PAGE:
Logical processors

  • TomThomson (9/22/2016)


    Interesting question.

    There is a rather odd statement in the explanation: "Hyperthreading does not affect licensing limits". That's not correct. Hyperthreading doess affect licensing limits on a virtual machine, if this question had been about running on a VM instead of directly on a physical machine the limit would have been reduced from 24 logical processors (12 cores) to 16 logical processors (8 cores) since the question states that hyperthreading is switched on: so having hyperthreading would reduce the licensing limit.

    Tom...you're melting my head!!! :crying:

    But I am sure that some will find that very interesting and informative. So thanks.

    Gaz

    -- Stop your grinnin' and drop your linen...they're everywhere!!!

  • TomThomson (9/22/2016)


    Interesting question.

    There is a rather odd statement in the explanation: "Hyperthreading does not affect licensing limits". That's not correct. Hyperthreading doess affect licensing limits on a virtual machine, if this question had been about running on a VM instead of directly on a physical machine the limit would have been reduced from 24 logical processors (12 cores) to 16 logical processors (8 cores) since the question states that hyperthreading is switched on: so having hyperthreading would reduce the licensing limit.

    In the question explanation I say that the max logical processors SE can use is 16 when on VM, otherwise SE will use all logical processors (max 16 x 2 = 32). The question is for 12 physical cores.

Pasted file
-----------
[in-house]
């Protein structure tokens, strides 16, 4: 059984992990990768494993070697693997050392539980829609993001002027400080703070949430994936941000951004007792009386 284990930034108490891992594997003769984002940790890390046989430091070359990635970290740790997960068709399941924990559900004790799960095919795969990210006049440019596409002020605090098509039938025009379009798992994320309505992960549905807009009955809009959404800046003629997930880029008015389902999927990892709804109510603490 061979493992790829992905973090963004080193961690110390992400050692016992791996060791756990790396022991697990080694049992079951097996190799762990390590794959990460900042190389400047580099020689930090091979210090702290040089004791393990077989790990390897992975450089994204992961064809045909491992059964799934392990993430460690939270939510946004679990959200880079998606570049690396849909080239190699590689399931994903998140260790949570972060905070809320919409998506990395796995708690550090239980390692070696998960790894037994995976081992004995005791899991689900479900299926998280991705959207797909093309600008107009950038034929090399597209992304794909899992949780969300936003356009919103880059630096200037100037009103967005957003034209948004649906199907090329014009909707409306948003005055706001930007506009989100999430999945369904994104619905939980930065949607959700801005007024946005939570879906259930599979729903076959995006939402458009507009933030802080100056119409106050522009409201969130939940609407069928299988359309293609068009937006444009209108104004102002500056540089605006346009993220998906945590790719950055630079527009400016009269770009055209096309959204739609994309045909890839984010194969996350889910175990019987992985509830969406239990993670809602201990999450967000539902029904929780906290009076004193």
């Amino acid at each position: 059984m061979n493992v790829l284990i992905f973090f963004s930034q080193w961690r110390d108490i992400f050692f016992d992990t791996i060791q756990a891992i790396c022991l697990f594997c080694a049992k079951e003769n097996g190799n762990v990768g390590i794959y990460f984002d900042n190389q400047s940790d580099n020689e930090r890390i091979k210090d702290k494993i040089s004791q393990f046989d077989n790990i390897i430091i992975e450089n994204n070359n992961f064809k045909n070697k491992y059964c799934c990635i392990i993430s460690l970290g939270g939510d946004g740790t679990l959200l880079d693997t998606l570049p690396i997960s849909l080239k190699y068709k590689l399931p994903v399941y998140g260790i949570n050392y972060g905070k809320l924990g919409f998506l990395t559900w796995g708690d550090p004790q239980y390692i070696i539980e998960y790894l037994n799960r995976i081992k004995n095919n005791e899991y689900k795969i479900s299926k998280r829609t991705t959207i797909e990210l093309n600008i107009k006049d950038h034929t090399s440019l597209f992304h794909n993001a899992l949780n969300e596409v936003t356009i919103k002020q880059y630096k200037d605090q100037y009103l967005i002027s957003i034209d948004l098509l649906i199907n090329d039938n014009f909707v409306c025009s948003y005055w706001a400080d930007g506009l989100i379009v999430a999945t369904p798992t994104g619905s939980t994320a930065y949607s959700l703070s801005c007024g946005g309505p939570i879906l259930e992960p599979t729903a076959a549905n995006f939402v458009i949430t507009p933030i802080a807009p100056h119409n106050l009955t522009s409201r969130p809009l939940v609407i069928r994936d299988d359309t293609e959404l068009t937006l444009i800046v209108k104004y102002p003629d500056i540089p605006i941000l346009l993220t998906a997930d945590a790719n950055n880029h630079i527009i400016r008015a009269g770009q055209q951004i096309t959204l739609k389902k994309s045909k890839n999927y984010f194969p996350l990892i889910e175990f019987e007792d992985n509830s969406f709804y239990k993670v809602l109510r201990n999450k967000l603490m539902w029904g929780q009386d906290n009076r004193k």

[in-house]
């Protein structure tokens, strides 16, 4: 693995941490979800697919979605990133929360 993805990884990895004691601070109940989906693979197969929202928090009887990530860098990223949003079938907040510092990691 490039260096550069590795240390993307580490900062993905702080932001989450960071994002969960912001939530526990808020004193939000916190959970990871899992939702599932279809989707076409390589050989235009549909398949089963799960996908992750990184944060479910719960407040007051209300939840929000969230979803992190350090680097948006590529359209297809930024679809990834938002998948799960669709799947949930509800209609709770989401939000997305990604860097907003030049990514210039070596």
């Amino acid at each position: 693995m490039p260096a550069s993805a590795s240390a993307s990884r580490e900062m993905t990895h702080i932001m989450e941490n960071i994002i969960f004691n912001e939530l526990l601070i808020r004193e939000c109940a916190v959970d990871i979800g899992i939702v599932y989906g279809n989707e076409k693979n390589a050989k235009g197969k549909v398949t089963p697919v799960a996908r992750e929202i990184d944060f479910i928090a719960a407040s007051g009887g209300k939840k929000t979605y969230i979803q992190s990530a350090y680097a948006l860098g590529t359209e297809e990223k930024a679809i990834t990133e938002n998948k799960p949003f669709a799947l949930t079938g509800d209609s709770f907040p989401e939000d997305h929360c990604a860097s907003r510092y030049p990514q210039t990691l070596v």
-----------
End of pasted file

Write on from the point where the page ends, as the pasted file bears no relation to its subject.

I also posted the query which you can run to see the visible logical processors in sql server. It lists 16 on a VM with 18 logical processors. On a 12 core physical server with hyperthreading enabled, sql server makes use of 24.

    The QotD is mine experience with dedicated physical and virtual servers.

    Licesing is ONLY per core.

    Igor Micev,My blog: www.igormicev.com

  • Igor Micev (9/22/2016)


    TomThomson (9/22/2016)


    Interesting question.

    There is a rather odd statement in the explanation: "Hyperthreading does not affect licensing limits". That's not correct. Hyperthreading doess affect licensing limits on a virtual machine, if this question had been about running on a VM instead of directly on a physical machine the limit would have been reduced from 24 logical processors (12 cores) to 16 logical processors (8 cores) since the question states that hyperthreading is switched on: so having hyperthreading would reduce the licensing limit.

    In the question explanation I say that the max logical processors SE can use is 16 when on VM, otherwise SE will use all logical processors (max 16 x 2 = 32). The question is for 12 physical cores.

    I also posted the query which you can run to see the visible logical processors in sql server. It lists 16 on a VM with 18 logical processors. On a 12 core physical server with hyperthreading enabled, sql server makes use of 24.

    The QotD is mine experience with dedicated physical and virtual servers.

    Licesing is ONLY per core.